Cattle King C. C. Slaughter Really Knew How to Customize His Ride — 1912

by Paula Bosse



by Paula Bosse

C. C. Slaughter (1837-1919) was known for being a rich cattleman, a rich Baptist, and one of Dallas’ richest pioneer businessmen. He was also pretty rich. He owned over a million acres of ranchland and more than 40,000 head of cattle. After health problems necessitated he turn over management of his cattle interests to others, Slaughter moved his family to Dallas in 1873 and eased into the sweet life of a wealthy banker. Much of his money went to Baptist causes, including a contribution covering two-thirds of the cost of the construction of the First Baptist Church of Dallas. He was also a major investor in what became Baylor Hospital.

All of that accomplishment, and my favorite thing about Slaughter (“Lum” to his friends) is the tricked-out Packard with a built-in toilet. A. C. Greene — who wrote the caption to the photograph above — seems to have been fascinated by this as well, as he mentions it yet again, 25 years later in another book (with an added amusing tidbit about Slaughter’s response to the Baylor people on their wanting to name the hospital after him):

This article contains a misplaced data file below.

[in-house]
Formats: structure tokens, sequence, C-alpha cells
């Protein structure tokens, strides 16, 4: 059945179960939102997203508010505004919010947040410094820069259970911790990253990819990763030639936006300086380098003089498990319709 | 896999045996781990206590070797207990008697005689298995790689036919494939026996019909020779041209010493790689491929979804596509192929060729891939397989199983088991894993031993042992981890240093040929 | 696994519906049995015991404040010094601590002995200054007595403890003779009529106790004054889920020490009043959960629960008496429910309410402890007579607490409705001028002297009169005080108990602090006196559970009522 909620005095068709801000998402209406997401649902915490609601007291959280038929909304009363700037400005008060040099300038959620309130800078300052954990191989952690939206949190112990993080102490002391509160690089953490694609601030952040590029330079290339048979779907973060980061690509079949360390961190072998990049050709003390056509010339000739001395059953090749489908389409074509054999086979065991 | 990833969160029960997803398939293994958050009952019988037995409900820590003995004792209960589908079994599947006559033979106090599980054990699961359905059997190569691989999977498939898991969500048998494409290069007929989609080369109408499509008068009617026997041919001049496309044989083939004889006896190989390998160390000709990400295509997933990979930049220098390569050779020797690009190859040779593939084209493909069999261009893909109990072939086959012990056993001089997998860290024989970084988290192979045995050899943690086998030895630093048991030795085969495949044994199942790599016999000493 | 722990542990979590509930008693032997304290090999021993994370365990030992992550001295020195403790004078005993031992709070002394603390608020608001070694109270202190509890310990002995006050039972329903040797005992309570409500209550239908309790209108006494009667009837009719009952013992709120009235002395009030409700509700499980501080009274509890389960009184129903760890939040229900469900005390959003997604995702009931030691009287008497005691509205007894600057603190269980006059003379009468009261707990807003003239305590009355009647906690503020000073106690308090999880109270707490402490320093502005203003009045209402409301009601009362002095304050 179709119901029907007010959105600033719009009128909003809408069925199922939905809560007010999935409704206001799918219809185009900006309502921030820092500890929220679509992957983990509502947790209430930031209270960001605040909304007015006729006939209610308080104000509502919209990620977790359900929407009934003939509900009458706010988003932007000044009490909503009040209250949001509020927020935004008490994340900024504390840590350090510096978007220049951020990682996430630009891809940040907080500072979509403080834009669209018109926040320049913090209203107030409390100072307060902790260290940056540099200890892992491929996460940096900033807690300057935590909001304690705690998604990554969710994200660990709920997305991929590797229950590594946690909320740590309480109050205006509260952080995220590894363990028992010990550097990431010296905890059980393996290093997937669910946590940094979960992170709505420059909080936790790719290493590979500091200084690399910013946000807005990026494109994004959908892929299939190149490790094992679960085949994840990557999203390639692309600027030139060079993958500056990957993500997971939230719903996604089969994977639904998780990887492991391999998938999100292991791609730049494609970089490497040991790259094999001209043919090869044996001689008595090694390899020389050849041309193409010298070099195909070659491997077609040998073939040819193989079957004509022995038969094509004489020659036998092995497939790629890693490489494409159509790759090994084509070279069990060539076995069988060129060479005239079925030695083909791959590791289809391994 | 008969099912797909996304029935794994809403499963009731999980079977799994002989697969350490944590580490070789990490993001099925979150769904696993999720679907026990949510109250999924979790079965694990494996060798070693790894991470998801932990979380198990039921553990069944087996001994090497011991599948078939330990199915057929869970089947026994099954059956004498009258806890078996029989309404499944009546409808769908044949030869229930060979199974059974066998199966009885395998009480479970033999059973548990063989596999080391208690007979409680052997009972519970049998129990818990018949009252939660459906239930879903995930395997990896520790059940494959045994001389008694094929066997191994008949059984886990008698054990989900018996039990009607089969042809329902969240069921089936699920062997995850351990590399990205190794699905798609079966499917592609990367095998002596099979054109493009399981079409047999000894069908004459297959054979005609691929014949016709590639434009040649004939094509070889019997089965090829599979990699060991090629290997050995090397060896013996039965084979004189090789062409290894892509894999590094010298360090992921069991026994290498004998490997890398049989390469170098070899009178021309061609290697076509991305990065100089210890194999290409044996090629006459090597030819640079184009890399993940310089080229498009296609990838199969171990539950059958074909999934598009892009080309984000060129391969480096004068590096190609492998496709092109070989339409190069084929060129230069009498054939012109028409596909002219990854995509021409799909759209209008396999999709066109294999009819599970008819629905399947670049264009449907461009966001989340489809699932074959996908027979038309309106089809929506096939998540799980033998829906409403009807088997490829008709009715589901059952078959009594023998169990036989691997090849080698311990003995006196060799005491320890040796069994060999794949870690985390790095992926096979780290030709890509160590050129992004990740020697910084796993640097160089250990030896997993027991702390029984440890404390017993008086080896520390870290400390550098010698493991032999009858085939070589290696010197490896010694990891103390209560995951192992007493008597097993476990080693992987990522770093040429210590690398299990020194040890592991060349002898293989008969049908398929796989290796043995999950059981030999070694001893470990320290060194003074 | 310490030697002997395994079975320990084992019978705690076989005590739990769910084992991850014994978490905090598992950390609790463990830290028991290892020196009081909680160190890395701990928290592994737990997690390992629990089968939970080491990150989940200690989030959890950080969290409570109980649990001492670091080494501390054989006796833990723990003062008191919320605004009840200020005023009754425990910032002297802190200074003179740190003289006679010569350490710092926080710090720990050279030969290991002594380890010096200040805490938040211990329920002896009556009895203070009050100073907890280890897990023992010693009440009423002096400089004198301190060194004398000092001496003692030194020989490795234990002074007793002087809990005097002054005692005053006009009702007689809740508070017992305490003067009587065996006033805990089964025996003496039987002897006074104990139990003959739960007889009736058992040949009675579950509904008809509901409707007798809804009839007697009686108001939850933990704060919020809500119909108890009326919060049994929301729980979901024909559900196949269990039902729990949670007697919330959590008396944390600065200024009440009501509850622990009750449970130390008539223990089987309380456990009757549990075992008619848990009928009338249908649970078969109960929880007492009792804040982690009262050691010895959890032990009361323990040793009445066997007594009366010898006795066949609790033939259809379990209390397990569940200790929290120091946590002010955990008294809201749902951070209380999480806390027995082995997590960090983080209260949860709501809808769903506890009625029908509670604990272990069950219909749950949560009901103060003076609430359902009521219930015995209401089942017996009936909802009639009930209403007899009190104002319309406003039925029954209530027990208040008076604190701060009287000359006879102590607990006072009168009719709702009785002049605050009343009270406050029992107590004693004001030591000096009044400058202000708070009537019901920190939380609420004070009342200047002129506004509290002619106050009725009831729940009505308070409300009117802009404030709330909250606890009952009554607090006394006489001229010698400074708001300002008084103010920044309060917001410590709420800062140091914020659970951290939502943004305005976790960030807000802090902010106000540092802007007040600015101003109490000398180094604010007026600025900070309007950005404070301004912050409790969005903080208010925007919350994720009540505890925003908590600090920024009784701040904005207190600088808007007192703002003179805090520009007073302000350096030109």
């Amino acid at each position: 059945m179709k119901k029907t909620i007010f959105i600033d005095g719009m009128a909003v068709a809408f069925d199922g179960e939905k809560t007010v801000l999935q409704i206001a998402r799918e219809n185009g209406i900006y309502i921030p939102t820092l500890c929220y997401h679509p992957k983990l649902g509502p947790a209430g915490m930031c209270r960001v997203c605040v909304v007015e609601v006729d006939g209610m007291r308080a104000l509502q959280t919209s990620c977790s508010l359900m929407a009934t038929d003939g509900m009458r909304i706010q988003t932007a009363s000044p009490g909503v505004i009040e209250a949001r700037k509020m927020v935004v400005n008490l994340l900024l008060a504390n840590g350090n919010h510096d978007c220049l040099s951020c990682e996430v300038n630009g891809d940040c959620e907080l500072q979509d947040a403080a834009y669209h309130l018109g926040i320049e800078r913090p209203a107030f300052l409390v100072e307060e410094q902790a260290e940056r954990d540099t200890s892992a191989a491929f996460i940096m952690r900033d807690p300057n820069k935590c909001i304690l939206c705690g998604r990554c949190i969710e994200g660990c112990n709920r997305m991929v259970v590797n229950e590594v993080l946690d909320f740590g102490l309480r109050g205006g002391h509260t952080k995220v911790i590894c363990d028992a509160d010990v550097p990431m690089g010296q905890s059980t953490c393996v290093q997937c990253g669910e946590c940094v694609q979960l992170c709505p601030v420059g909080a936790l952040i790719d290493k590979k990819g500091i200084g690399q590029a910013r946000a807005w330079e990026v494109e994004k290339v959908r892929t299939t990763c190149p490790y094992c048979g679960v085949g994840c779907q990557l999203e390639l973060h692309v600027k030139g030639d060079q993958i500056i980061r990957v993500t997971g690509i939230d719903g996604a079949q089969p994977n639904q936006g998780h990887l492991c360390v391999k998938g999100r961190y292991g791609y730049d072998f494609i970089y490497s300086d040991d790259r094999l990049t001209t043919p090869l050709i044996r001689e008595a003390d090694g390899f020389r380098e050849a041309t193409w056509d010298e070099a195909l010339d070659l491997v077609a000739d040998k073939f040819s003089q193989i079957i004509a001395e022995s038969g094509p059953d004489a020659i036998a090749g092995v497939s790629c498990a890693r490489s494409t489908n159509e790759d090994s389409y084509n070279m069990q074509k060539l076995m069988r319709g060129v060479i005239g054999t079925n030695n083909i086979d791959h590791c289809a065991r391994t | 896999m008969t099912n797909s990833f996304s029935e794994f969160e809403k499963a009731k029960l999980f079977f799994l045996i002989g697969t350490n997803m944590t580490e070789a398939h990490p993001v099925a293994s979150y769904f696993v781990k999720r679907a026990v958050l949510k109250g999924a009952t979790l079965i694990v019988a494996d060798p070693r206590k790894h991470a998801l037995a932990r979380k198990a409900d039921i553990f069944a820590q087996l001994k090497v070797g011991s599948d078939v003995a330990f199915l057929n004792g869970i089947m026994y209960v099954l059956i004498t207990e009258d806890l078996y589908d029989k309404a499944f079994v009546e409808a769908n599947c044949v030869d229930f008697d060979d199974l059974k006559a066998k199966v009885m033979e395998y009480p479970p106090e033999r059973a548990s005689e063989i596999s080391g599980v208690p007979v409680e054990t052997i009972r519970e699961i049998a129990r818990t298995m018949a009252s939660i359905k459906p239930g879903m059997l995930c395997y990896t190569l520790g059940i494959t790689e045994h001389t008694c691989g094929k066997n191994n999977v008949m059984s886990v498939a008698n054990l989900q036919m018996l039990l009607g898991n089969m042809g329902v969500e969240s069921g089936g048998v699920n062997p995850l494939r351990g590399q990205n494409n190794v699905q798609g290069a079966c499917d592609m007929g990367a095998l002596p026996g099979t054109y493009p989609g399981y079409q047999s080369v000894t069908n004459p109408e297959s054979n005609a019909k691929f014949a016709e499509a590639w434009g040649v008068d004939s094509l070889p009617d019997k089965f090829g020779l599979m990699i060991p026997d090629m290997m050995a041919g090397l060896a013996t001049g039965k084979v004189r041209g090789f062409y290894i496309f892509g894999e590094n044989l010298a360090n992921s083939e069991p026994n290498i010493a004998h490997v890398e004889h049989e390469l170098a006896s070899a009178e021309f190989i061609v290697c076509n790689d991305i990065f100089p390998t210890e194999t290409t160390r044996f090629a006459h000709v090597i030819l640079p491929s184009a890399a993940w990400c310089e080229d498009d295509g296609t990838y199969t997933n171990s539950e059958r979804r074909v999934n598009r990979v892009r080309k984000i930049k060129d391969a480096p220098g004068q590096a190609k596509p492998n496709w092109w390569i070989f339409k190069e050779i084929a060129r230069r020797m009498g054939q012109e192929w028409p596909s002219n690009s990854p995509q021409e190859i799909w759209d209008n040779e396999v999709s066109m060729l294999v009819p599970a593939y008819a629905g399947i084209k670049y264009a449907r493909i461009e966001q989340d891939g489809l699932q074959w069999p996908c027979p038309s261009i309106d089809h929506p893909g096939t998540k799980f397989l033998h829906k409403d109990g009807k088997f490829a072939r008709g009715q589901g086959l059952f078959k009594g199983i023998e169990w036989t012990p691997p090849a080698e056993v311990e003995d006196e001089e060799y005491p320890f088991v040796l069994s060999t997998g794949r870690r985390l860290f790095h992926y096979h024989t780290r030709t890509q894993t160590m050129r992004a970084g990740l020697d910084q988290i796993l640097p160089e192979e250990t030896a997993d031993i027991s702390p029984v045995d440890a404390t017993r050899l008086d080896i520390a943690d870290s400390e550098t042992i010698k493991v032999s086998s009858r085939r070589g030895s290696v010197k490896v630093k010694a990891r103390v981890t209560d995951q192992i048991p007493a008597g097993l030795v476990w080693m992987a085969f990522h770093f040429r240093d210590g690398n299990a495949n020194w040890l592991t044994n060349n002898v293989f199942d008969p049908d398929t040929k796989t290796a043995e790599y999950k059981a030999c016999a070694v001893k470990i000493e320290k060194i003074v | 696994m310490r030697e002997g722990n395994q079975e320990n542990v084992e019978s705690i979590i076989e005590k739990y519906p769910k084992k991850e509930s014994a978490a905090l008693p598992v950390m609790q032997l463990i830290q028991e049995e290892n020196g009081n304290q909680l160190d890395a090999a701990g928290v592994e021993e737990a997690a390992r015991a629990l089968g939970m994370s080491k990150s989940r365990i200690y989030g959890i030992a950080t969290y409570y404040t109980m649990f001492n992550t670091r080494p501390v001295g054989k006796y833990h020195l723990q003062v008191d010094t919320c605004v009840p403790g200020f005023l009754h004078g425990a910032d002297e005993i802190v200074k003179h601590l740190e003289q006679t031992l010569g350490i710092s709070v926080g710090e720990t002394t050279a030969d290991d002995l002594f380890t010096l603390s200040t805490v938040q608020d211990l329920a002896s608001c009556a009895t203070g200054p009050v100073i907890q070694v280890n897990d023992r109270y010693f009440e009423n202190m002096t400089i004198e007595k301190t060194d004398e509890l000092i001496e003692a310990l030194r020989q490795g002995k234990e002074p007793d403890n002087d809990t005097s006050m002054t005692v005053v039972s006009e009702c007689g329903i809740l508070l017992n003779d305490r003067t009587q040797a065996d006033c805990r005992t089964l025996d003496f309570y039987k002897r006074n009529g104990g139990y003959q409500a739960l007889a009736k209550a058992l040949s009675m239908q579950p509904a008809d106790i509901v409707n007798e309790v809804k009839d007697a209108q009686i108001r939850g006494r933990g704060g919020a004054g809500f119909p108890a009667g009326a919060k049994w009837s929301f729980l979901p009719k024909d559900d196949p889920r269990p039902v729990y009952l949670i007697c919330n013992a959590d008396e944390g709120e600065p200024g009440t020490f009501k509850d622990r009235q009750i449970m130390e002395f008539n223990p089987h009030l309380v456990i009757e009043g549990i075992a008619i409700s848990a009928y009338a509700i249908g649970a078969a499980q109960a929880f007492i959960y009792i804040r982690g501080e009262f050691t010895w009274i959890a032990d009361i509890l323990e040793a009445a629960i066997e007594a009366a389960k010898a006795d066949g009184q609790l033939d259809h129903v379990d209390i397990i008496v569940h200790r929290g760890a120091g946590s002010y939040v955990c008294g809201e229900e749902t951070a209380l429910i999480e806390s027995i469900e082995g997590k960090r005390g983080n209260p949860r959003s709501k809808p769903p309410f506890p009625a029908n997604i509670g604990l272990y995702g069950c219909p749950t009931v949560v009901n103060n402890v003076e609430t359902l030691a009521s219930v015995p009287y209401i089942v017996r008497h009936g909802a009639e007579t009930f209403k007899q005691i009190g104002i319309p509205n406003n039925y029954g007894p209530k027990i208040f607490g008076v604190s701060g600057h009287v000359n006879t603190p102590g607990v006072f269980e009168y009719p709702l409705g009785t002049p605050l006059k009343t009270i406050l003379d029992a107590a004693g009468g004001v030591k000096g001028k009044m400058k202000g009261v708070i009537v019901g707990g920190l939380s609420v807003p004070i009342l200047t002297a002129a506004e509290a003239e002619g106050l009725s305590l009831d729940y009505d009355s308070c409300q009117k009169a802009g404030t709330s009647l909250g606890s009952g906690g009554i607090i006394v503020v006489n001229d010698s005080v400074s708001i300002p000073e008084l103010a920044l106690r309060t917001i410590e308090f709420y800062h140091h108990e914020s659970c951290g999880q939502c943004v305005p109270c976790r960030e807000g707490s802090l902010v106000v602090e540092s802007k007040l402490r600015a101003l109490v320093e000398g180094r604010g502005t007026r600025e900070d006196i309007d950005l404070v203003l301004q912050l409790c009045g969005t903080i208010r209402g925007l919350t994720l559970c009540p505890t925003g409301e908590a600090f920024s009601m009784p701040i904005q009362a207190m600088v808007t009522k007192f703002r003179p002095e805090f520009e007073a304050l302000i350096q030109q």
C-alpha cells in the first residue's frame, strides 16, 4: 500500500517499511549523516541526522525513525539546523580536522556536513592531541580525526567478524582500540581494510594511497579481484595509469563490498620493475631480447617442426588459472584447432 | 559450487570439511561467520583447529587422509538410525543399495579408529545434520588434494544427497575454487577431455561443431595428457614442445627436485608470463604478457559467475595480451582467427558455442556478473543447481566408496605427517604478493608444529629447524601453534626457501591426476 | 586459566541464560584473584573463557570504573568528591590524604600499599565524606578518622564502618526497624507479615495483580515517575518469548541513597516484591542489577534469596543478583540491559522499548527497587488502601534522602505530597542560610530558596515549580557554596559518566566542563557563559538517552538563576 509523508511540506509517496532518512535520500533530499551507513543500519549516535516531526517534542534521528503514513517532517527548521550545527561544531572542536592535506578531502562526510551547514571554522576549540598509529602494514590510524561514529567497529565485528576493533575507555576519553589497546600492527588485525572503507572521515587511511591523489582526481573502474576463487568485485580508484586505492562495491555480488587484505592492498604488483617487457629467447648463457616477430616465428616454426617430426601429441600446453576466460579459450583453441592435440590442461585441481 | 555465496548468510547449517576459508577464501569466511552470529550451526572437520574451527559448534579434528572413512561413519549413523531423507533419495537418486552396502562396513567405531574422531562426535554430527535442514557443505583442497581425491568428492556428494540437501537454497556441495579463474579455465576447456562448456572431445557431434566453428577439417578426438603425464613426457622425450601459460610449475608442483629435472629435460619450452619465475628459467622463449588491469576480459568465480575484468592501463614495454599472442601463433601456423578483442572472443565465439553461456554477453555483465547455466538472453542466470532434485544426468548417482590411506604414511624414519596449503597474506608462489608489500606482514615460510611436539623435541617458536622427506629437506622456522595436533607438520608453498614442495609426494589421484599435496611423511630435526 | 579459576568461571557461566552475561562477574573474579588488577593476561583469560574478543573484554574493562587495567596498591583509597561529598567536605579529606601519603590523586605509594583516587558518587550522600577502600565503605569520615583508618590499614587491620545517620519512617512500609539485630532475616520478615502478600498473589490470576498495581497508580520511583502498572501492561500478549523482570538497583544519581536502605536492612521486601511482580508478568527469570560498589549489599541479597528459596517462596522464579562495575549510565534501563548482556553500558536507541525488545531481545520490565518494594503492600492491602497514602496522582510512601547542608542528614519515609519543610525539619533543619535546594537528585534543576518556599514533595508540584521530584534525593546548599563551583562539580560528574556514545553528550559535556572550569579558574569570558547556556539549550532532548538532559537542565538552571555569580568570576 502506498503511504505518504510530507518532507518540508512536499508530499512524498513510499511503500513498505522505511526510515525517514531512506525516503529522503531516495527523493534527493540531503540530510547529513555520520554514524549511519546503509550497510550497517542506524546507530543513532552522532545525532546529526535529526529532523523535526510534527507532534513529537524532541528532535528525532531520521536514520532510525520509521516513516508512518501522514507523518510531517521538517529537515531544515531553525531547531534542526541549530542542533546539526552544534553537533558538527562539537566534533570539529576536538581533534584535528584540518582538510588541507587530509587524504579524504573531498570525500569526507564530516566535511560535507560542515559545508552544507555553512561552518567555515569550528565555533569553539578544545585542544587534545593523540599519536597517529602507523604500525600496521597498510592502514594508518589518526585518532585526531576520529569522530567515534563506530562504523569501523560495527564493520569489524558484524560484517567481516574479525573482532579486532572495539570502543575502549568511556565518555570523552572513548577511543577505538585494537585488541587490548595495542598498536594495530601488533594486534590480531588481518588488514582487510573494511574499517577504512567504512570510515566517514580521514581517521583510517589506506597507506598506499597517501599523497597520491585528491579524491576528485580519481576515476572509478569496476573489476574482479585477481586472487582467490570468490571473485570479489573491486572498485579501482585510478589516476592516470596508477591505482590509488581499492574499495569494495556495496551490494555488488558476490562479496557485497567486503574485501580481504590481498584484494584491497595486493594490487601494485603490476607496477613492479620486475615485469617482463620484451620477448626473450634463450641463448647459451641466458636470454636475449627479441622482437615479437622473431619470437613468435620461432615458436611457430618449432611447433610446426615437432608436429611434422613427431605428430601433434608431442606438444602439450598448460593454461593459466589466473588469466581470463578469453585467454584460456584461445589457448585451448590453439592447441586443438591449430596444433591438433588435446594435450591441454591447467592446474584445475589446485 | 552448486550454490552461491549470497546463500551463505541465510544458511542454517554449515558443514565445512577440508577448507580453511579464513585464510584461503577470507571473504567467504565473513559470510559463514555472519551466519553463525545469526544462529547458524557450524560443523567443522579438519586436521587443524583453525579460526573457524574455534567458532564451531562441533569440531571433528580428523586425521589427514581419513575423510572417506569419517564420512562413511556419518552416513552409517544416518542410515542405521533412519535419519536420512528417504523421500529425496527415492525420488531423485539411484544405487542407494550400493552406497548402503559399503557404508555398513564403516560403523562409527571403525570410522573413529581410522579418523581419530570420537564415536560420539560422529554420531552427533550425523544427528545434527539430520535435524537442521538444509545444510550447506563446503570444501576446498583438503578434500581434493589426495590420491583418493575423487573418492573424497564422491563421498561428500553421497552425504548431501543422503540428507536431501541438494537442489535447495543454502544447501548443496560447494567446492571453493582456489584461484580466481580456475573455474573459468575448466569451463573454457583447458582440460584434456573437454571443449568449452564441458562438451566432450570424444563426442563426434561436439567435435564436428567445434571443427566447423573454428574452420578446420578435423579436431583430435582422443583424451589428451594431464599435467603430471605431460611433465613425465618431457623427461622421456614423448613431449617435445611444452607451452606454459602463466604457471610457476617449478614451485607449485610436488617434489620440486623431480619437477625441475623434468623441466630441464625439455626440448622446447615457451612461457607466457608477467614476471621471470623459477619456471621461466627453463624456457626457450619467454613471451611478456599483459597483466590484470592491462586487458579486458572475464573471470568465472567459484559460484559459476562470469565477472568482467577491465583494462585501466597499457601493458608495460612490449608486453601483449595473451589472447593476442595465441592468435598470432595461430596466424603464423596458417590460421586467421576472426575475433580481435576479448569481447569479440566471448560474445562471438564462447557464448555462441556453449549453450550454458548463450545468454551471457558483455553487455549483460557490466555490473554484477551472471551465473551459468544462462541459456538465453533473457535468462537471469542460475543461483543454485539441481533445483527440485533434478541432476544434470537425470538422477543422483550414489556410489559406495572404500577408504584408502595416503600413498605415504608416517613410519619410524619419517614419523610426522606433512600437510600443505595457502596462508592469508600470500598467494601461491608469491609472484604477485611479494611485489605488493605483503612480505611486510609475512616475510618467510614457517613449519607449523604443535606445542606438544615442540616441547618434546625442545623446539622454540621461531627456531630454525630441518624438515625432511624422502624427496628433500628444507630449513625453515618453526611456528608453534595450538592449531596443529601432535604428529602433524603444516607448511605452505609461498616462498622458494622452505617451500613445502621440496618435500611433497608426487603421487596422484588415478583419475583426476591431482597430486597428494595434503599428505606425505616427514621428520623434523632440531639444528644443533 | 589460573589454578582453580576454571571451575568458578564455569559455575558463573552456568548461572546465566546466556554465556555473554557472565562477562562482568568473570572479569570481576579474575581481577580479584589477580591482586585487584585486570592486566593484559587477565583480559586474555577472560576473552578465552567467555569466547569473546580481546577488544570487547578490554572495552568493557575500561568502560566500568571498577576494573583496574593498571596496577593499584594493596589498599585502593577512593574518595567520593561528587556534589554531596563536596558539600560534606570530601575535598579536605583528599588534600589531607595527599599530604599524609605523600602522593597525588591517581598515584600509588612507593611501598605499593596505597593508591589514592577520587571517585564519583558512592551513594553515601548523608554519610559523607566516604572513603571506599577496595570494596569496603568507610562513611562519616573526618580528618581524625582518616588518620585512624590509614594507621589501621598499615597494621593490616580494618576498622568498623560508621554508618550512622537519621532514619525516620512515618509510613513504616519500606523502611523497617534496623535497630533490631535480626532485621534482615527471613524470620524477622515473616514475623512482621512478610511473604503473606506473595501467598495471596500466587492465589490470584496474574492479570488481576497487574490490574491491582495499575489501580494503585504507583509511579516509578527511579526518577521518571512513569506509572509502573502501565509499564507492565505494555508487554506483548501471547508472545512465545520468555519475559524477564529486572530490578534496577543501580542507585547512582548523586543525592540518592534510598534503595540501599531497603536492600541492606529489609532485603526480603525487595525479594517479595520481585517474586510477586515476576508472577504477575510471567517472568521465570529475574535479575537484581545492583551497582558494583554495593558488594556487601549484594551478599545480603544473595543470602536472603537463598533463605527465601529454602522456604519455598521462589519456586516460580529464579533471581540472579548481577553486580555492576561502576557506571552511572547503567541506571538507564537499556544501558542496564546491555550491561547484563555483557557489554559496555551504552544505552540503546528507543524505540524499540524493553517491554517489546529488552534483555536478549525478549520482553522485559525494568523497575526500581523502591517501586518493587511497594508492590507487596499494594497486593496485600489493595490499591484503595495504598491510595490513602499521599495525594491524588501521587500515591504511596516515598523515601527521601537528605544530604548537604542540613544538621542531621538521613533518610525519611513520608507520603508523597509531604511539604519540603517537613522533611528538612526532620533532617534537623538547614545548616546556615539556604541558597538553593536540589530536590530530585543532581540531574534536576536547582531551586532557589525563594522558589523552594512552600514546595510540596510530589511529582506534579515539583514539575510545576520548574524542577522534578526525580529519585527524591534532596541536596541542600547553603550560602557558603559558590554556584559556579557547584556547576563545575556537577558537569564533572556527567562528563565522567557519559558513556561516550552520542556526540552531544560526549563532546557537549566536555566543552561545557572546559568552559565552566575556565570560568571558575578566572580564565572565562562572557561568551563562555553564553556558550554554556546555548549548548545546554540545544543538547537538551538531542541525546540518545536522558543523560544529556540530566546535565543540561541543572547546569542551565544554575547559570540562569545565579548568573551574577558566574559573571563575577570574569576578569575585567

Top photo and caption from Dallas, The Deciding Years by A. C. Greene (Austin: Encino Press, 1973).

Passage of text on Slaughter from Sketches from the Five States of Texas by A. C. Greene (College Stateion: Texas A&M University Press, 1998).

 The Handbook of Texas entry detailing the impressive life of Slaughter can be found here.

Click on top photo for larger image.


Copyright © 2014 Paula Bosse. All Rights Reserved.